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Morningstar 1000 Hedge Fund Index up 19.5% in 2009, best year since 2003, funds enjoyed $4.7bn of inflows in Nov-09

Friday, January 22, 2010
Opalesque Industry Update -- Morningstar, Inc., a provider of independent investment research, today reported preliminary hedge fund performance for the fourth quarter and year-end 2009 and asset flows through November.

Although December proved relatively uneventful for hedge funds, 2009 turned out to be the best year since 2003. The Morningstar 1000 Hedge Fund Index gained only 0.1% in December, but ended the year up 19.5%, missing 2003's 20.3% rise by a small margin. Similarly, the currency-hedged Morningstar MSCI Hedge Fund Index rose just 0.2% in December, but finished the year up 14.1%. The second and third quarters of 2009 generated the most profit for hedge funds, as the global recovery in stocks and bonds waned toward year end. The Morningstar 1000 Hedge Fund Index and the Morningstar MSCI Hedge Fund Index rose 2.1% and 1.9%, respectively, in the fourth quarter, while the MSCI World Stock Index gained 4.1% and the BarCap Global Aggregate Bond Index declined 0.9% over the same period.

"2009 was a windfall year for hedge funds," said Nadia Papagiannis, alternative investment strategist at Morningstar. "The hedge funds that survived 2008's industry purge, or those that launched in the aftermath, picked up assets at rock-bottom prices and rode the recovery to near record profits, particularly in U.S. equity and debt markets."

The least successful strategies of 2008 became the most profitable in 2009. The Morningstar Emerging Market Equity Hedge Fund Index took the largest hit in 2008, declining 45.7%, but rose 50.4% in 2009. The currency-hedged Morningstar MSCI Emerging Markets Hedge Fund Index increased 1.7% in December, and 37.1% for the year. The Morningstar U.S. Small Cap Equity Hedge Fund Index finished as the second-worse performing strategy in 2008, dropping 32.8%, but the third best in 2009, rising 36.4%. These hedged-equity strategies suffered from poor liquidity in 2008, but regained strength as liquidity returned to the markets in 2009. However, it's notable that the average emerging market or small-cap equity hedge fund has not yet recovered from 2008's losses.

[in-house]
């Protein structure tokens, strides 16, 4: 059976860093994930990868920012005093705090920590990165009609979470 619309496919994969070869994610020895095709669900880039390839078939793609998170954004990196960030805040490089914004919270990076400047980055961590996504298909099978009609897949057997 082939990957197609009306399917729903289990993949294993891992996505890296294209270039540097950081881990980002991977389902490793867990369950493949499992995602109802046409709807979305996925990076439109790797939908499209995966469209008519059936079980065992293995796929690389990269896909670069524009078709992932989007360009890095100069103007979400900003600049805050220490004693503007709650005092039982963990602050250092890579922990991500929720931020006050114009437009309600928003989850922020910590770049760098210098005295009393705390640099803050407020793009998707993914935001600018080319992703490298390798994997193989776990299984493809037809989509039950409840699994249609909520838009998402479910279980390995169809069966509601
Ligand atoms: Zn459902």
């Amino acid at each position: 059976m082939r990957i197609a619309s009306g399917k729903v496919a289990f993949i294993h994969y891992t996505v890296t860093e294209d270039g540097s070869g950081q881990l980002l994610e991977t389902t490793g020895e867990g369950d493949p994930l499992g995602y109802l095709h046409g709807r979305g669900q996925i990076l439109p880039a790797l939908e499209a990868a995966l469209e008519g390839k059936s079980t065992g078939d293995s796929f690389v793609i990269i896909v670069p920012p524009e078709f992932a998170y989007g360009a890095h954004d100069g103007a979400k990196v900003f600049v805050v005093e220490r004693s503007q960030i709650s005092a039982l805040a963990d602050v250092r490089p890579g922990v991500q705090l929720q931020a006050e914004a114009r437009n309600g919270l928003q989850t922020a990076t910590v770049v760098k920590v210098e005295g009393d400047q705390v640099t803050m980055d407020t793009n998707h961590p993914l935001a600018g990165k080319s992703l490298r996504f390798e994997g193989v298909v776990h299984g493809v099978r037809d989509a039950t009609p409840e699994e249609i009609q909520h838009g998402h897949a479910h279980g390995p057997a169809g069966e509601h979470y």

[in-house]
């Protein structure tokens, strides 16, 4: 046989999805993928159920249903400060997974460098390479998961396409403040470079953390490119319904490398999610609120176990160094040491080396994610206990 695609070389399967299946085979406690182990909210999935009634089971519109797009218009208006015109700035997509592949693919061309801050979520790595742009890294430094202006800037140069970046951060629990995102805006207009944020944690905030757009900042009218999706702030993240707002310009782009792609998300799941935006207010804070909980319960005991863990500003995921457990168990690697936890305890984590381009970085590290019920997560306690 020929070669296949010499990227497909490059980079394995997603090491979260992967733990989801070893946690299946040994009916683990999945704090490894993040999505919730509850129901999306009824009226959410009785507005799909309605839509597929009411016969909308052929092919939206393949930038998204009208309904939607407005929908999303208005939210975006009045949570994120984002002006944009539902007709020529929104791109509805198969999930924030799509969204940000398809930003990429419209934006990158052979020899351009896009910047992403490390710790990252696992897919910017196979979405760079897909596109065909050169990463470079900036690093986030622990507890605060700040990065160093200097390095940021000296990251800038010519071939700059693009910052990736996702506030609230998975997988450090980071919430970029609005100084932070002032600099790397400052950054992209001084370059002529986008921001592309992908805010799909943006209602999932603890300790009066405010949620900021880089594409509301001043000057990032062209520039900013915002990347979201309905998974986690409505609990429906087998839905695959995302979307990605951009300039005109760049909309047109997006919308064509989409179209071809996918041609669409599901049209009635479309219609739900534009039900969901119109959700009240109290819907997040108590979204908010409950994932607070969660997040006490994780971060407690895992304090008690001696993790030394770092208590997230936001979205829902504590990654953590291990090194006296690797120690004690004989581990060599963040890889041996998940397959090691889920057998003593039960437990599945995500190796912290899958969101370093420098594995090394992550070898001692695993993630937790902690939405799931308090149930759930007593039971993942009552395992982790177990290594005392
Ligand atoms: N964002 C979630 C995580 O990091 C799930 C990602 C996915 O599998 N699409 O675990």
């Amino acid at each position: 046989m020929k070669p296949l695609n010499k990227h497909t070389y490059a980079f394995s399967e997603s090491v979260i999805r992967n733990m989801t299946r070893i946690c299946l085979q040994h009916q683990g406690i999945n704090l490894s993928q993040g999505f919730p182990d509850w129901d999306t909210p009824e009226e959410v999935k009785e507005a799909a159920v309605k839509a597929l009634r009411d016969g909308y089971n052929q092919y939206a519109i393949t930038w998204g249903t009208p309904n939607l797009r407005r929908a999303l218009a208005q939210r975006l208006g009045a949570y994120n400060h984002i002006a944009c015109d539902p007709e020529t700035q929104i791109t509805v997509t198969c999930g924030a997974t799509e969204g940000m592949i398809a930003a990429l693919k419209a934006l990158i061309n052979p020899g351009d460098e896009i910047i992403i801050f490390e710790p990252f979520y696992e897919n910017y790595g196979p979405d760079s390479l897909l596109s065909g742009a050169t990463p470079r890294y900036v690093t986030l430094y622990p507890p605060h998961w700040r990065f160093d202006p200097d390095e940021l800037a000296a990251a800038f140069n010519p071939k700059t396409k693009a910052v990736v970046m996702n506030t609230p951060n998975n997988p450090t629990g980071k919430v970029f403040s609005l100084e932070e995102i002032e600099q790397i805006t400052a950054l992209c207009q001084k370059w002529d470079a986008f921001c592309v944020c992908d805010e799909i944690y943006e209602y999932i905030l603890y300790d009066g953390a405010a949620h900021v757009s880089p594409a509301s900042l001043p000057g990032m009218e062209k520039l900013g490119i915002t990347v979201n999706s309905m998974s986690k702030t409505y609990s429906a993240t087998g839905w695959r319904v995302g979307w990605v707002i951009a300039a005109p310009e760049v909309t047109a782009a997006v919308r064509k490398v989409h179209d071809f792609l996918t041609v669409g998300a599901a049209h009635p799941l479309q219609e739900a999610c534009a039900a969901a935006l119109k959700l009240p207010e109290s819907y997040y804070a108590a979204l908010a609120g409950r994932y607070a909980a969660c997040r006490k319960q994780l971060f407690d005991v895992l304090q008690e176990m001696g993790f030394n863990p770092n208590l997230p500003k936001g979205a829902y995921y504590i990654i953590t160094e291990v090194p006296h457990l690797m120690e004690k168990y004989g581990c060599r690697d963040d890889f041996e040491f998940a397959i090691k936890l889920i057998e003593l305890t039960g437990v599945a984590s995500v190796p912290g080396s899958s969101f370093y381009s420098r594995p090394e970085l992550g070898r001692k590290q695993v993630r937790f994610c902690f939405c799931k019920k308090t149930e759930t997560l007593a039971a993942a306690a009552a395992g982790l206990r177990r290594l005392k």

Convertible arbitrage was among 2008's worst-performing strategies, but it was 2009's second-best strategy. The Morningstar Convertible Arbitrage Hedge Fund Index rose 2.1% in December, and more than 37% in 2009, as many convertible-arbitrage hedge funds were wiped out in 2008, leaving opportunity for those that remained in the market. Merger-arbitrage strategies saw a similar fallout in 2008, as broken merger deals and investor redemptions caused the liquidation of many of these hedge funds. In 2009, however, merger activity picked up slowly, and reduced competition in merger-arbitrage trades allowed for outsized profits. The Morningstar Corporate Actions Hedge Fund Index, which includes merger arbitrage hedge funds, rose 0.3% in December and 30.0% for the year.

Some hedge fund strategies, though, experienced unimpressive returns in 2009. The Morningstar Short Equity Hedge Fund Index and the Morningstar Global Trend Hedge Fund Index each fell 3.1% in December, ending the year down 1.4% and 1.5%, respectively. Substantial rebounds in the global equity markets hurt those hedge funds that take bets on declining stocks. Global Trend hedge funds, which profit from momentum or price trends in currencies, interest rates, stocks, and commodities, were challenged when price trends reversed in many of these markets throughout the year. Ironically, these same strategies were the only two that protected wealth in 2008.

Although outflows from hedge funds in Morningstar's database netted $53.4 billion for the year through November, positive inflows started in June as redemption gates lifted and market conditions improved. Most recently, hedge funds enjoyed $4.7 billion of inflows in November 2009, led by Europe Equity, U.S. Equity, Multi-Strategy, and Global Non-Trend hedge funds, which bet on macro-economic themes.

Other notable trends for the year include the outperformance of small hedge funds over large and single-manager hedge funds over funds of hedge funds. The Morningstar MSCI Composite Small Fund Hedge Fund Index jumped 21.5% in 2009, while the Morningstar MSCI Composite Core Fund Hedge Fund Index increased only 16.5%. Funds with smaller assets under management can more easily take advantage of riskier, smaller, and less-liquid investment opportunities. The Morningstar Hedge Fund of Fund Index underperformed single-manager multi-strategy hedge funds (as measured by the Morningstar Multi-Strategy Hedge Fund Index) in 2009 by a wide margin of more than nine percentage points. Hedge funds of funds came under fierce criticism after poor performance and scandal in 2008, and 2009's results didn't help to bolster their market share.

December returns and November asset flows for the Morningstar Hedge Fund Indexes are based on funds that reported as of Jan. 20, 2010. Returns for the Morningstar MSCI Hedge Fund Indexes are based on funds that reported December performance as of Jan. 15, 2010. Hedge fund investors, managers, consultants, and advisors can access additional information through the Morningstar(R) Alternative Investment Center(SM), formerly Morningstar(R) Altvest(SM), the company's research platform designed specifically for hedge funds. Morningstar has approximately 8,000 hedge funds and funds of hedge funds in its database.

Morningstar, Inc. is a leading provider of independent investment research in North America, Europe, Australia, and Asia.

Visit http://alternativeinvestments.morningstar.com for more information and here for performance tables.


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